I thought I would be “cured” by now.
Seven months after my hospitalization for Major Depressive Disorder, it feels like I should be on top of my game. I have medication helping me, a therapist, a psychiatrist and peer support.
In September, I flew to Chicago and spent the weekend learning SMART Recovery at their 25th Annual Conference. I have ordered and have read many books about depression.
Last month, I began the training to be a SMART Meeting Facilitator.
This has opened up and let me examine all the available tools in SMART recovery. I can see how they apply to people, including myself, in different stages of recovery. I have made copies of these and am putting together a book for myself of all these resources.
But if I’m not better by now, what’s the point?
Why am I struggling to get up in the morning? Getting started is getting harder and harder. It was like that before I went to the hospital and for the first few weeks after I got home. Recently, getting out of bed is consuming all my energy.
Once I finally get out of bed, I have already used up most of today’s reserves.
This leaves me pushing myself through my daily routine. Pushing myself to pack my lunch, get dressed, drive to work. At my day job, I find a respite from depressions grasp. I kick into my concealed depression mode and turn on the positive. I can do this for my entire shift, mostly because I do not stop once I start. There is a benefit to taking lunch, and I am given an hour for that. Yet, I almost never do that.
If I stop during the workday and take my lunch, it is very, very hard to put my game face on again.
So, I pack many small snacks, several sandwiches, nuts, sliced manos, an avocado cut up. Every two hours I do a “drive by” and grab something. Often, I will spend a minute reviewing my email or working on a project that requires me to sit at a desk. By multi-tasking, I feel better about spending time eating. I tell myself, “well you are really checking e-mail, so it’s ok if you gobble down a sandwich while you read.”
My plan is to search the tools I have available to me and see which can help me address this feeling of pointlessness.
My next therapist appointment is Thursday morning. You can bet I will be talking with him about this. And I can make a time to talk with my Peer Advocate. Yesterday, I was able to share some of this in a Peer Support Meeting. Every time I walk through the door for a meeting, I feel I am home. I am so thankful for On Our Own.
So, I have danced around my feelings of “what’s the point?”
Given my recent struggle to get out of bed, I am not sure why I do not really want to know what is going on. It seems as if I should be able to figure this out. Afterall, I have many tools, resources, and professional help in my corner. Plus, I am a very bright individual, who generally succeeds in anything I set my sights on.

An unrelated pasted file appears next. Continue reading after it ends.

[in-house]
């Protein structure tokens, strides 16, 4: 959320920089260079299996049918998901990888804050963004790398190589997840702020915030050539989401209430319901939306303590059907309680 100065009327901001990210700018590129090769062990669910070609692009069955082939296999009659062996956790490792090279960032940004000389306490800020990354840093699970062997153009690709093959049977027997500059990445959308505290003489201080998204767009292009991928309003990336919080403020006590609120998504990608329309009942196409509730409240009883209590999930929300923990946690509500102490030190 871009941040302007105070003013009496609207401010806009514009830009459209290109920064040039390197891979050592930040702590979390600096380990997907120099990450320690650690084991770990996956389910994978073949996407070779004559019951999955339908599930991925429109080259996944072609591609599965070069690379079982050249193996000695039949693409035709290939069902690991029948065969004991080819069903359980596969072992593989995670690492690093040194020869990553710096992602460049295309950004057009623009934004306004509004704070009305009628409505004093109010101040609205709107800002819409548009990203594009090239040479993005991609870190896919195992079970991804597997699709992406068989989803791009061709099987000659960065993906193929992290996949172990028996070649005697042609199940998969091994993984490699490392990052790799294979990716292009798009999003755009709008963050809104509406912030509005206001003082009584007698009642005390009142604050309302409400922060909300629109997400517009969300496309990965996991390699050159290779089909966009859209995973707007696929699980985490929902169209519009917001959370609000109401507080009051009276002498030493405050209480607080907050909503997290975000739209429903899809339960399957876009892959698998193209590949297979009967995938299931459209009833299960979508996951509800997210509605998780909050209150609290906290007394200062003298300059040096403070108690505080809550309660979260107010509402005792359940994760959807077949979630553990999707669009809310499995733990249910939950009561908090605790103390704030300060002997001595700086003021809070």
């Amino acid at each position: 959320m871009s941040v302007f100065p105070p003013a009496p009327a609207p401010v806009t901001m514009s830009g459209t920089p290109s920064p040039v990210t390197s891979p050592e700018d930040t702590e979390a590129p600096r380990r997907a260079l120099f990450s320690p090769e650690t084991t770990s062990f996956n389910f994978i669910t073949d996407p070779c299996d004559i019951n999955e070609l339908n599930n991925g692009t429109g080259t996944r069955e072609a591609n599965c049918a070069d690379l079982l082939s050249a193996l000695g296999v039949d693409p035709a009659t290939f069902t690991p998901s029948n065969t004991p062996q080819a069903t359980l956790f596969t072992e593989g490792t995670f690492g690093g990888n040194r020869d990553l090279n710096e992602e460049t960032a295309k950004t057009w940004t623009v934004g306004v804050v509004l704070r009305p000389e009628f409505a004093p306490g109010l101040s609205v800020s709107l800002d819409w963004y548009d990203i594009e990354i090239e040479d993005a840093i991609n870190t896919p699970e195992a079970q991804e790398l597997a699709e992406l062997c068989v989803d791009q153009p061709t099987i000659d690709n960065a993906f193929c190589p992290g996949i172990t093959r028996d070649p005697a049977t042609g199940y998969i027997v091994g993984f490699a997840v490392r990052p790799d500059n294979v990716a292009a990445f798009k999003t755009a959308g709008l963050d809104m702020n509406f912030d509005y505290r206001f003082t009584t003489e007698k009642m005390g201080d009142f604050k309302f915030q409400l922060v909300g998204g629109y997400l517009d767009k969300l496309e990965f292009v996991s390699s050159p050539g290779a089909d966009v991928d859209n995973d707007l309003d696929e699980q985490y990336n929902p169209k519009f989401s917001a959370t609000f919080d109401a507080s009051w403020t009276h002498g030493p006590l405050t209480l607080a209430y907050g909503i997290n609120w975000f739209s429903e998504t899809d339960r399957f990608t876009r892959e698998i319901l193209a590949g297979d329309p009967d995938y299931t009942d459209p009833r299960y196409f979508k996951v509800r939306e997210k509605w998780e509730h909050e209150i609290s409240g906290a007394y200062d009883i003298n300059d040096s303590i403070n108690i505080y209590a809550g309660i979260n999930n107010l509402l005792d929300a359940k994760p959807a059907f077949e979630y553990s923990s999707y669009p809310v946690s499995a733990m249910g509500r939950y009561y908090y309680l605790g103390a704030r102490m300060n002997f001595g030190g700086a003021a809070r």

Then why am I not figuring this out?
A book on tape I am listening to as I commute to work says, “life just wants to be.” They use the example of moss, which has existed for millions, if not billions of years. It just is. It will do everything in its power to exist, but it appears to only be interested in being alive. It shows no ability to drive a car or expound theories about life and its purpose. To moss, living and being alive is its purpose.
Right now, I am moss.
I just want to exist, to be. The future is ripe with possibility, but I have returned to not seeing it very clearly. This whole getting out of bed thing, is leaving me with little energy to jump to the next steps. Perhaps it’s the time of year. The shortest day of the year is coming soon, and I am not getting much outside time to soak up daylight.
If I look at the Stages of Change model, I may have jumped back to Contemplation, from Action.
My enthusiasm for the changes I have made is waning. My momentum has slowed. While I am certainly gaining new insights and developing new skills These are all in the Action Stage. Yet I am noticing I am becoming ambivalent regarding positives and negatives. This puts me back in the Contemplation Stage.
That leads me to overthinking and unhelpful thinking styles.
This whole “what is the point” is unhelpful thinking at it’s best. Between you and me, I think depression is pissed at me. Having spent the past seven months trying to understand how depression works, I have developed many tools and strategies to keep depression from gaining a new, stronger foothold in m my life. This is making depression work harder, to find new ways to undermine my recovery and to pull me back to the abyss.
Getting out my “ask better questions” worksheet, I will start there to address this unhelpful thinking.
I know there is a point to my life, and I want to play it out to the end. Recovery is not a straight line. I have been aware of that for months. But recently, I have made so much progress that I did not expect anymore setbacks. Being more realistic about the path I must take will help me not get so stressed and anxious.
This leaves me putting one foot in front of the other and continuing to move forward.
I can do that! Moss and I both want more than anything to live . Moss has a balanced life very simply. For me, living a balanced life requires much more effort. I don’t always see it, but I know deep down the effort is worth it.
I got out of bed today, so the hard part is over!
READ: I got up this morning